Tuesday, March 30, 2010

On Jean-Paul Sartre And Sartre's Phenomenology

"In general, Sartre's outlook is something of a hodge-podge of different ideas hammered somewhat idiosyncratically into a system, which never received the refinements to which an academic career would have exposed his thought."

"Sartre took courses in philosophy and psychology, and was known as a voracious reader, a prankster, and a composer of bawdy lyrics, and as something of a boxer. He was small and ugly but exceptionally strong."

"Sometime in 1932, on one of his breaks from Le Havre, Sartre had his famous conversation with Raymond Aron and Simone de Beauvoir in a Paris cafe about phenomenology. Aron was on holiday from Berlin where he was studying Husserlian phenomenology at the French Institute. Sartre had been talking about his study on contingency when Aron mentioned Husserlian phenomenology as a way of getting to concrete things themselves. According to de Beauvoir's recollections, Aron explained to Sartre that, as a phenomenologist, one could talk about the very glass on the table. According to de Beauvoir, Sartre almost turned pale with emotion. Sartre was so excited, he dragged de Beauvoir around the Paris bookshops to find something on Husserl and found Levina's study which he devoured, and from which he discovered that Husserl knew of contingency, the concept Sartre himself was exploring."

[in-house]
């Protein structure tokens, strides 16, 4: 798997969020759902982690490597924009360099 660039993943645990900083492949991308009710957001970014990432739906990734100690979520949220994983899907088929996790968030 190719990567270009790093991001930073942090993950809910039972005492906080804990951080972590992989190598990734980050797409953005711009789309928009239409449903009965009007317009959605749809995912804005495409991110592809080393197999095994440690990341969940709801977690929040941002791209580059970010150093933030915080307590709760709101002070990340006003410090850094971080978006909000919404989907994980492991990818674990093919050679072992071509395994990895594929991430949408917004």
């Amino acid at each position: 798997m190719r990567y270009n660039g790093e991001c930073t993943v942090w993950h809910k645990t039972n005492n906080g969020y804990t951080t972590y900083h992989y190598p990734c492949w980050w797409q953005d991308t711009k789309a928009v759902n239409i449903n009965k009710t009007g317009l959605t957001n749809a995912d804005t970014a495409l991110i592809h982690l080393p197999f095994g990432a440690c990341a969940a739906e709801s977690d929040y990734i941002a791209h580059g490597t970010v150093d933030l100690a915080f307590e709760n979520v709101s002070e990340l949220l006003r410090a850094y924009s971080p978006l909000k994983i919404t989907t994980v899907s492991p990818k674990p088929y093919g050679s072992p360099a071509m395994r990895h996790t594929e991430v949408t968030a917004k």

- Dermot Moran, Jean-Paul Sartre, in Introduction to Phenomenology (New York: Routledge Press, 2007).

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